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NAEC crew makes a difference in post-storm NYC

Wednesday, December 19, 2012

Richard Irby


"The work was about the same (as here). The difference was, there was so much traffic and so many people everywhere we worked. You had to be careful. We're not used to working in busy areas. We're usually working out in the country."

That is how Chris Tomlinson, a 21-year employee of North Arkansas Electric, describes his two weeks in New York City, working to help the area recover from Super-storm Sandy. Tomlinson and co-workers, Craig Ferguson, Randy Smith and Ben Leslie, were chosen from many NAEC volunteers to make the trip. They drove their trucks to Memphis on Nov. 5, where they met up with crews from three other Arkansas coops, and headed toward New York, for what they knew was going to be long days of hard work to help frustrated people get their power back on.

"We worked in the Long Island area around Long Island University. It was a nice area and we worked in a pretty ritzy neighborhood most of the time," Tomlinson said. Their initial accommodations cannot be described as "ritzy." Because so many families with no power and damaged homes were in area hotels and motels, the Salem crew could not get rooms, and had to sleep on a fire station floor for three nights. But, since they were working 16-hour days, they didn't need too many comforts.

"We were up and ready to meet for breakfast by 6 a.m., then worked until about 10 p.m., when we would have supper and try to get some sleep for the next day," Tomlinson explained.

Tomlinson, a lead lineman, worked the devastating ice storm that hit Fulton County and the region in 2009. How did the east coast storm compare?

"It was probably worse than the ice storm because (Sandy) took down so many trees. When we would go into an area, there were so many trees down that we couldn't just fix broken lines because we couldn't get to them. We usually had to put up all new stuff, and that takes longer," Tomlinson said.

While Sandy had passed and the local crew was able to work in nice weather when they first arrived, a second storm, a nor'easter, blew through dumping six to eight inches of snow. The second storm caused about 66,000 new outages, and some customers who had power restored lost it again, which was discouraging to residents and workers, but Tomlinson took the snow in stride, saying, "We were just out working in it."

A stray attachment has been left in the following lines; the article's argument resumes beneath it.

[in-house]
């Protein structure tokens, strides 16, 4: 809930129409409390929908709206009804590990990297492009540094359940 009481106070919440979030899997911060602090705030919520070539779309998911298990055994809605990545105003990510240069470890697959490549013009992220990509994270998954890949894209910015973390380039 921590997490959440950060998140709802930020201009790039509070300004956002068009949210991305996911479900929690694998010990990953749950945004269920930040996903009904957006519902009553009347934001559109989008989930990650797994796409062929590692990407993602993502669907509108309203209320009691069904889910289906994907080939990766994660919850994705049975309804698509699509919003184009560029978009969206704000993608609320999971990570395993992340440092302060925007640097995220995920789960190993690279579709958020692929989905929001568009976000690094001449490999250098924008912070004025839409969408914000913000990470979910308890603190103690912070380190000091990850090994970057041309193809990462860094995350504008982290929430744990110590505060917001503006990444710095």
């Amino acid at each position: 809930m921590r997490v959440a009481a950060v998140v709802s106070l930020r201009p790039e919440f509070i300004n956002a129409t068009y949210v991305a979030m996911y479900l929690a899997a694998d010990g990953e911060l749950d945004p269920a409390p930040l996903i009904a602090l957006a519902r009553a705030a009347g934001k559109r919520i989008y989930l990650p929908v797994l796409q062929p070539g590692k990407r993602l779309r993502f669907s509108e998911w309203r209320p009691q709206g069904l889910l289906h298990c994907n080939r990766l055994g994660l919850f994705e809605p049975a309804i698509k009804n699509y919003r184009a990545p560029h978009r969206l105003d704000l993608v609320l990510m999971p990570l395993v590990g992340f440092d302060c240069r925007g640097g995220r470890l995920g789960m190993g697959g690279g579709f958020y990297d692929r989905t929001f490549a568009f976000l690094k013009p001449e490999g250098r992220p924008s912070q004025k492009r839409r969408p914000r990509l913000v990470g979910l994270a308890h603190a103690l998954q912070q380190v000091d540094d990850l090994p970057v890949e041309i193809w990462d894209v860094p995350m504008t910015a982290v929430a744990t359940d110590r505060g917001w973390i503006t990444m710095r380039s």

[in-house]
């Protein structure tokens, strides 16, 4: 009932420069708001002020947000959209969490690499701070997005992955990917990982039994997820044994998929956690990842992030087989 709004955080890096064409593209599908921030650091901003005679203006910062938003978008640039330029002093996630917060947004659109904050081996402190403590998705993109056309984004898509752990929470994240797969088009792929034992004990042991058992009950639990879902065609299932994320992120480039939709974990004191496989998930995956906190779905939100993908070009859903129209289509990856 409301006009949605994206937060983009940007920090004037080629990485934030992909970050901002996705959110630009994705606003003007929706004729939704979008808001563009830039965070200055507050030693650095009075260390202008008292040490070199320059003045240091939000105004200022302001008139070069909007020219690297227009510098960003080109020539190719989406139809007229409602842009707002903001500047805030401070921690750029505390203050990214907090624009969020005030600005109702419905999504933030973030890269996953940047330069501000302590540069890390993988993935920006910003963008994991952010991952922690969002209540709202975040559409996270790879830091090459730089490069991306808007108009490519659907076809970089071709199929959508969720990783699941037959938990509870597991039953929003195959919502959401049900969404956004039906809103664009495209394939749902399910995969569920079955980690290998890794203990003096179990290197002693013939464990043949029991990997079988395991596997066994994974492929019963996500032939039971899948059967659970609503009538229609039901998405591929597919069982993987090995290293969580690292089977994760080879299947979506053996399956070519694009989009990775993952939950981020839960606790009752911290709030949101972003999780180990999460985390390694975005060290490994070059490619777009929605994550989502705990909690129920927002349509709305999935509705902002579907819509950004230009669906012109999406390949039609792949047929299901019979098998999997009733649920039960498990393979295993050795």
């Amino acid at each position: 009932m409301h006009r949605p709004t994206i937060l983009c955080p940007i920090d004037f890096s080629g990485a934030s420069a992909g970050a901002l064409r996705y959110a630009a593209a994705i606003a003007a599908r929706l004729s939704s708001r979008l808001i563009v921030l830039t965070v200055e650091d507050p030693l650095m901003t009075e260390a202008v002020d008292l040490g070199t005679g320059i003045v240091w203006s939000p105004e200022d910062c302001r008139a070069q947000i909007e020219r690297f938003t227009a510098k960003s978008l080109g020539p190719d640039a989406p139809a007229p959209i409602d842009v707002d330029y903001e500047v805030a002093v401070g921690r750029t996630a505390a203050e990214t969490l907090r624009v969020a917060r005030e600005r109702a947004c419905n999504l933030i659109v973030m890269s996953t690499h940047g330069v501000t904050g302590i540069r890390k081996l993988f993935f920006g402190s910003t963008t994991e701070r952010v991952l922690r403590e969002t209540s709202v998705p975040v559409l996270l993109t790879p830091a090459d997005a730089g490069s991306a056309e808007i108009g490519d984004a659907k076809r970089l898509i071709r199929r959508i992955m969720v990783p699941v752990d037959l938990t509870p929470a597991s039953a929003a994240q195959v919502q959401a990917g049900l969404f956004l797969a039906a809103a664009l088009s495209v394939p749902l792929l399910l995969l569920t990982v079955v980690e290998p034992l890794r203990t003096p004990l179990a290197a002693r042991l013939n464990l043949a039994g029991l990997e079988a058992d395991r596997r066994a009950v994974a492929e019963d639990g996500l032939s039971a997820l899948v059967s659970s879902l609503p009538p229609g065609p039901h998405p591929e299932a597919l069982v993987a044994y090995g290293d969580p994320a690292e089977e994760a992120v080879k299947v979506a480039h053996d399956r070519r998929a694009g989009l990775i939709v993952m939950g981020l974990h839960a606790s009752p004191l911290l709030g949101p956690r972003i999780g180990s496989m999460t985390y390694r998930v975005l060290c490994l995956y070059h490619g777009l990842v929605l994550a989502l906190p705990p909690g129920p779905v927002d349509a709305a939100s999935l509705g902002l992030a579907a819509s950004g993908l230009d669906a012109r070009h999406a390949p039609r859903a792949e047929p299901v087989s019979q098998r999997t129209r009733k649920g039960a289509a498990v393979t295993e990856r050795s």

Tomlinson has left North Arkansas Electric territory before to work in areas hit by storms, but past trips were to areas in southern Arkansas or up in Missouri. Driving all the way to New York and dealing with one of the world's largest cities was a whole new experience. But, surprisingly, Tomlinson did not find the unfriendly, in-your-face New Yorkers that are part of New York City's legend.

"About everybody we met were really friendly and thankful that we were there. They were always offering us something to drink and bringing us lunch," Tomlinson said. One family expressed its gratitude for the crew's work to get power back in their neighborhood by inviting them to stay in their home.

"We stayed with them for three nights, until enough people were able to go back home and we could get hotel rooms," Tomlinson, a man of few words, said.

Richard Frisenda, the man who had the crew stay in his home was more descriptive of the contributions the local workers made during their trip.

"On the day the nor'easter arrived, a crew of linemen from North Arkansas Electric Cooperative also arrived on our street, and in absolutely horrendous and dangerous conditions, spent the entire day and evening working to replace a pole and transformer that had come down in front of our home. In spite of the wind and driving snow, they remained out there working until it simply became too unsafe for them to continue," Frisenda said in a letter he sent to NAEC Human Resources Manager Steve Hall. "They returned the next morning, and told me they were going to do everything they could to get our power restored by the end of the day. After they restored power, I learned that for the past four nights they had been sleeping on the floor of the Old Jericho Fire Department - no cots, no blankets and no showers. I was appalled. I felt ashamed that they had driven 1,300 miles to help Long Islanders, and this was how they were being treated. They ended up staying with us for three nights, and it was one of the best experiences we ever had. These men were incredibly respectful to me, my wife and daughter, and we enjoyed getting to know them. They shared stories and photos of their families and children, and by the end of their stay we had become friends. My son and I have every intention of accepting their invitation to visit them this summer in Arkansas."

North Arkansas Electric CEO Mel Coleman responded to Frisenda thanking his family for its compassion toward his employees, "What you experienced was truly the spirit of the men and women who work for America's Electric Cooperatives, in particular the one I think is the very best, North Arkansas Electric Cooperative."

To Chris Tomlinson and his co-workers, it was no big deal. "We got back on a Friday and had the weekend to rest up," Tomlinson said. Then it was back to work here in the Ozarks.

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